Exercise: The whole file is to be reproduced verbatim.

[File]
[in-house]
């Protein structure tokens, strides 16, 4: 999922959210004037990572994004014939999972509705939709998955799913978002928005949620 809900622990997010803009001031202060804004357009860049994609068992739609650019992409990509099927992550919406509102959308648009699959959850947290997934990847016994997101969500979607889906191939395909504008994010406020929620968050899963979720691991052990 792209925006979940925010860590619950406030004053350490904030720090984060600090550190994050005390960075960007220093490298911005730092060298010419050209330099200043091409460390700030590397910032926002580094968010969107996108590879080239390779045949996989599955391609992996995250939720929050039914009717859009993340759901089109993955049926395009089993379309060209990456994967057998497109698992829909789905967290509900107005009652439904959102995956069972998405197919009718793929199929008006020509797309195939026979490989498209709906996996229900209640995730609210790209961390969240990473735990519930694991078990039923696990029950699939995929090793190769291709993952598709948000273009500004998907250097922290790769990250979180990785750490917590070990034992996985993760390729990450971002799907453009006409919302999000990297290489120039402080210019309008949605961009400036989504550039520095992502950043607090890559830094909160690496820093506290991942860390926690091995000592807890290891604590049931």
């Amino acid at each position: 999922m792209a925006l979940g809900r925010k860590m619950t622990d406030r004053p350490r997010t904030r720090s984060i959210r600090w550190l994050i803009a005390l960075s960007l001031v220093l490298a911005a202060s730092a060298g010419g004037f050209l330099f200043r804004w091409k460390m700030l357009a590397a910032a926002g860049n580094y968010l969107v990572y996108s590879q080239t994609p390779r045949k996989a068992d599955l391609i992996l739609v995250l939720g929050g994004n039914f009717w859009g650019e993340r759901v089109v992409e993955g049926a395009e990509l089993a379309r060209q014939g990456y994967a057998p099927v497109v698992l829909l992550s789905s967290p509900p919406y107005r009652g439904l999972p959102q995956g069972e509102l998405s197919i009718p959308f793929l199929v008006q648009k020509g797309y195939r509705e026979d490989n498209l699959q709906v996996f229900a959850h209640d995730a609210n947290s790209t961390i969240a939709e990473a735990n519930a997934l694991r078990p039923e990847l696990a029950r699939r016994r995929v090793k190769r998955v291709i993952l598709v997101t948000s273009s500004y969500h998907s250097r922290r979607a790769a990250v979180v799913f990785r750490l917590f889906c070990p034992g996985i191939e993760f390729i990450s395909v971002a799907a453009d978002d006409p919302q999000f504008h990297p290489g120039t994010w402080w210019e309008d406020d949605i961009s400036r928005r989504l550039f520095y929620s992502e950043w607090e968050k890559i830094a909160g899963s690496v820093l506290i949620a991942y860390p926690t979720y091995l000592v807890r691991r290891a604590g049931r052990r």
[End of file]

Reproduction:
[in-house]
């Protein structure tokens, strides 16, 4: 999922959210004037990572994004014939999972509705939709998955799913978002928005949620 809900622990997010803009001031202060804004357009860049994609068992739609650019992409990509099927992550919406509102959308648009699959959850947290997934990847016994997101969500979607889906191939395909504008994010406020929620968050899963979720691991052990 792209925006979940925010860590619950406030004053350490904030720090984060600090550190994050005390960075960007220093490298911005730092060298010419050209330099200043091409460390700030590397910032926002580094968010969107996108590879080239390779045949996989599955391609992996995250939720929050039914009717859009993340759901089109993955049926395009089993379309060209990456994967057998497109698992829909789905967290509900107005009652439904959102995956069972998405197919009718793929199929008006020509797309195939026979490989498209709906996996229900209640995730609210790209961390969240990473735990519930694991078990039923696990029950699939995929090793190769291709993952598709948000273009500004998907250097922290790769990250979180990785750490917590070990034992996985993760390729990450971002799907453009006409919302999000990297290489120039402080210019309008949605961009400036989504550039520095992502950043607090890559830094909160690496820093506290991942860390926690091995000592807890290891604590049931």
């Amino acid at each position: 999922m792209a925006l979940g809900r925010k860590m619950t622990d406030r004053p350490r997010t904030r720090s984060i959210r600090w550190l994050i803009a005390l960075s960007l001031v220093l490298a911005a202060s730092a060298g010419g004037f050209l330099f200043r804004w091409k460390m700030l357009a590397a910032a926002g860049n580094y968010l969107v990572y996108s590879q080239t994609p390779r045949k996989a068992d599955l391609i992996l739609v995250l939720g929050g994004n039914f009717w859009g650019e993340r759901v089109v992409e993955g049926a395009e990509l089993a379309r060209q014939g990456y994967a057998p099927v497109v698992l829909l992550s789905s967290p509900p919406y107005r009652g439904l999972p959102q995956g069972e509102l998405s197919i009718p959308f793929l199929v008006q648009k020509g797309y195939r509705e026979d490989n498209l699959q709906v996996f229900a959850h209640d995730a609210n947290s790209t961390i969240a939709e990473a735990n519930a997934l694991r078990p039923e990847l696990a029950r699939r016994r995929v090793k190769r998955v291709i993952l598709v997101t948000s273009s500004y969500h998907s250097r922290r979607a790769a990250v979180v799913f990785r750490l917590f889906c070990p034992g996985i191939e993760f390729i990450s395909v971002a799907a453009d978002d006409p919302q999000f504008h990297p290489g120039t994010w402080w210019e309008d406020d949605i961009s400036r928005r989504l550039f520095y929620s992502e950043w607090e968050k890559i830094a909160g899963s690496v820093l506290i949620a991942y860390p926690t979720y091995l000592v807890r691991r290891a604590g049931r052990r």